In the field of computer vision, action recognition has now become a relevant research area. Nevertheless, most researches have concentrated on relatively basic activities such as clapping, walking, running, and so on. The identification of particular events with immediate practical application, such as fighting or general violent conduct, has received much less attention. In certain situations, such as prisons, mental institutions, or even camera phones, video surveillance may be very helpful. A new technique for detecting violent sequences was suggested by Gracia et al. To distinguish between fighting and non-fighting episodes, features derived from motion blobs are utilized. The proposed method was assessed using three different datasets as “Movies” dataset with 200 video clips (Bermejo et al., 2011), the “Hockey fight” dataset that consists of 1000 video clips (Nievas et al., 2011), and the UCF-101 dataset of realistic action videos collected from Youtube (Soomro, Zamir & Shah, 2012). The proposed method was compared with other five related methods as Bag of Words (BoW) (Wang, Wang & Fan, 2021) using scale-invariant feature transform (MoSIFT) (Chen & Hauptmann, 2009) and STIP (Ushapreethi & Lakshmi Priya, 2020) features, Violent Flows (ViF) method (De Souza & Pedrini, 2017), Local Motion method (Zhang et al., 2019), also variant v-1 and variant v-2 methods that applied KNN, AdaBoost, and Random Forest classifiers. Although the proposed technique falls short from a perspective of performance, it has a much quicker calculation time, making it suitable for practical uses.

Automatically detecting aggressive behaviors in video surveillance situations such as train stations, schools, and mental institutions is critical. Previous detection techniques, on the other hand, often extract descriptors surrounding spatiotemporal interesting spots or statistic characteristics in motion areas, resulting in restricted capacities to identify video-based violent activities efficiently. Zhou et al. (2017) present a new technique for detecting violent sequences to solve this problem. To begin, the motion areas are divided into segments based on the distribution of optical flow fields. Second, we suggest extracting two types of low-level characteristics to describe the emergence and dynamics of violent behaviors in the motion areas. The Local Histogram of Oriented Gradient (LHOG) descriptor (Dalal & Triggs, 2005) derived from RGB pictures and the LHOF descriptor (Dalal, Triggs & Schmid, 2006) extracted from optical flow images are the suggested low-level features. Finally, to remove duplicate information, the collected features are coded using the Bag of Words (BoW) model, and a specific-length vector is produced for each video clip. Finally, SVM is used to classify the video-level vectors. The suggested detection technique outperforms the prior approaches in three difficult benchmark datasets, according to experimental findings.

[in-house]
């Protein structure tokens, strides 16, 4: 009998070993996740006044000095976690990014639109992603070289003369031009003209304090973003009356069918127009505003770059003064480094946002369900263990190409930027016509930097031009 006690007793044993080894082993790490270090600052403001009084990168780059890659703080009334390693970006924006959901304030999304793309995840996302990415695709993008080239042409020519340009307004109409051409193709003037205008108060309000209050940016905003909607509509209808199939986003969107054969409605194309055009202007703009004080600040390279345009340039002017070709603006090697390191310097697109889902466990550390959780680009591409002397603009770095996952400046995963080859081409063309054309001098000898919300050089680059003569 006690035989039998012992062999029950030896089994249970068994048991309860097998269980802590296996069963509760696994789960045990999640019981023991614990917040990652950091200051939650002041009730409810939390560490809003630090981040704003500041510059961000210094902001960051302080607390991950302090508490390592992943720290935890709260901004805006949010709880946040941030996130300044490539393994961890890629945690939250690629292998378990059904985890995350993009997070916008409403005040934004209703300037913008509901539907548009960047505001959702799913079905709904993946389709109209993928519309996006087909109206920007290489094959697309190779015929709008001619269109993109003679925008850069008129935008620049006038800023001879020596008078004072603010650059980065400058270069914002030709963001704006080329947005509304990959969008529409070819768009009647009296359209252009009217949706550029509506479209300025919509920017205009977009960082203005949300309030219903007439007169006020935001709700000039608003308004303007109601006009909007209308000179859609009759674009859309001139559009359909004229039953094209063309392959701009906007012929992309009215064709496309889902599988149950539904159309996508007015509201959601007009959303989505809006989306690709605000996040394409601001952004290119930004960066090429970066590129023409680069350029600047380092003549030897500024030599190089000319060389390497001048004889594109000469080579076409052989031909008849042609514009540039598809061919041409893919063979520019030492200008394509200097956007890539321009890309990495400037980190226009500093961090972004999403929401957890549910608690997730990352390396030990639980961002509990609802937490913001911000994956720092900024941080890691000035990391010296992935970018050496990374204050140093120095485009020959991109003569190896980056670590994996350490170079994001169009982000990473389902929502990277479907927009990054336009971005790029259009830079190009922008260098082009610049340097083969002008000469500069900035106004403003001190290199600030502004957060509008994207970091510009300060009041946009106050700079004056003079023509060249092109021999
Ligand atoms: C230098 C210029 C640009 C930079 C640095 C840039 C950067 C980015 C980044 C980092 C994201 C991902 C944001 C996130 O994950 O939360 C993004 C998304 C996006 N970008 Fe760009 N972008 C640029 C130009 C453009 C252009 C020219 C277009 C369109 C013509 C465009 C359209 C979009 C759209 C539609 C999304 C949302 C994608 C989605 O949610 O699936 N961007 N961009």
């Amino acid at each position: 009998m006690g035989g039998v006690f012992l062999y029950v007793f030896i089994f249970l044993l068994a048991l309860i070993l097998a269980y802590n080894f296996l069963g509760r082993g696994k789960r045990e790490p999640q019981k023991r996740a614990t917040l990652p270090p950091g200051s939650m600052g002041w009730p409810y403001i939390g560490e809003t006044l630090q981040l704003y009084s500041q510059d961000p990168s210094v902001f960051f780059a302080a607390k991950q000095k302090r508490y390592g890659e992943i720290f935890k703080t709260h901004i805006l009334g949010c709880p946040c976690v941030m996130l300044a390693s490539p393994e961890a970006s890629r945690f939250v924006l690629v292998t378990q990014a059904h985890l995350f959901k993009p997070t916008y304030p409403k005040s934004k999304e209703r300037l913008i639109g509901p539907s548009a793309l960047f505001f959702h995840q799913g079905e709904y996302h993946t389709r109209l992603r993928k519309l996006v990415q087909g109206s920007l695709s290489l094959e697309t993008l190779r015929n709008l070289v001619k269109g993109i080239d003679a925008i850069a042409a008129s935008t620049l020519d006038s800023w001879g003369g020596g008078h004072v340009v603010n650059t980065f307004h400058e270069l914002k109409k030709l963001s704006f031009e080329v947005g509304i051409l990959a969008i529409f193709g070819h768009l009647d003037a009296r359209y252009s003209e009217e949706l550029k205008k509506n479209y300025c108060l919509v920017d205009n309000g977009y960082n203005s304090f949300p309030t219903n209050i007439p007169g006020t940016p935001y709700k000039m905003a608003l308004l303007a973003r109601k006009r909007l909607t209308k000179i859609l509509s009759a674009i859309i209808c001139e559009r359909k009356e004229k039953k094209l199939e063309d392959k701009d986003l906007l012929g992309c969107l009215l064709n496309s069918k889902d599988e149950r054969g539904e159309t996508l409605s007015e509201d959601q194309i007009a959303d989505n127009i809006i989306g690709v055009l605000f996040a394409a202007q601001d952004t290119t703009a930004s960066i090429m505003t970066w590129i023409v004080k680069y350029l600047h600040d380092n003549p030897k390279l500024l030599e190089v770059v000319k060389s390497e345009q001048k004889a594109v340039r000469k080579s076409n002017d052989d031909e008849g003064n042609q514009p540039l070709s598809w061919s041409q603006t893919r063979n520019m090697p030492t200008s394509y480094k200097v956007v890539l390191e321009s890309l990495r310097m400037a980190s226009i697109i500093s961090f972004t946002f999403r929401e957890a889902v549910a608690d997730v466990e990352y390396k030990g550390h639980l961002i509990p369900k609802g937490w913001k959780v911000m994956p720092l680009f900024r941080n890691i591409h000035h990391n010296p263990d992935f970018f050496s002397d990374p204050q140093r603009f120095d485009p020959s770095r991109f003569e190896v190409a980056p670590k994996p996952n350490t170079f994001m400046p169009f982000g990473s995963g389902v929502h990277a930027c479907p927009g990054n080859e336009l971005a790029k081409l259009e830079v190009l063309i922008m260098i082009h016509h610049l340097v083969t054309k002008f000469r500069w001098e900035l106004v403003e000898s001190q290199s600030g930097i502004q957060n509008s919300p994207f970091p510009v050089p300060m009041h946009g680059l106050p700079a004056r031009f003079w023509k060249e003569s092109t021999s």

We chose to start at a basic level to describe what is often present in film with violent human behaviors: jerky and unstructured motion, that is due to the fact that aggressive occurrences are difficult to quantify owing to their unpredictability and sometimes need high-level interpretation. In order to capture its structure and distinguish the unstructured movements, a new problem-specific Rotation-Invariant feature modeling MOtion Coherence (RIMOC) was suggested (Ribeiro, Audigier & Pham, 2016). It is based on eigenvalues calculated locally and densely from second-order statistics of Histograms of Optical Flow vectors from successive temporal instants, then embedded into a spheric Riemannian manifold. In a poorly supervised way, the proposed RIMOC feature is utilized to develop statistical models of normal coherent movements. Events with irregular mobility may be identified in space and time using a multi-scale approach combined with an inference-based method, making them ideal candidates for aggressive events. There is no special dataset available for violence and aggressive behavior detection. A big dataset is produced for this goal, which comprises of sequences from two distinct sites: an in-lab fake train and a genuine underground railway line, real train, and then four datasets are formed: fake train, real train, real train station, and real-life settings. These datasets are used in the trials, and the findings indicate that the suggested approach outperforms all state-of-the-art methods in terms of ROC per frame and false-positive rate.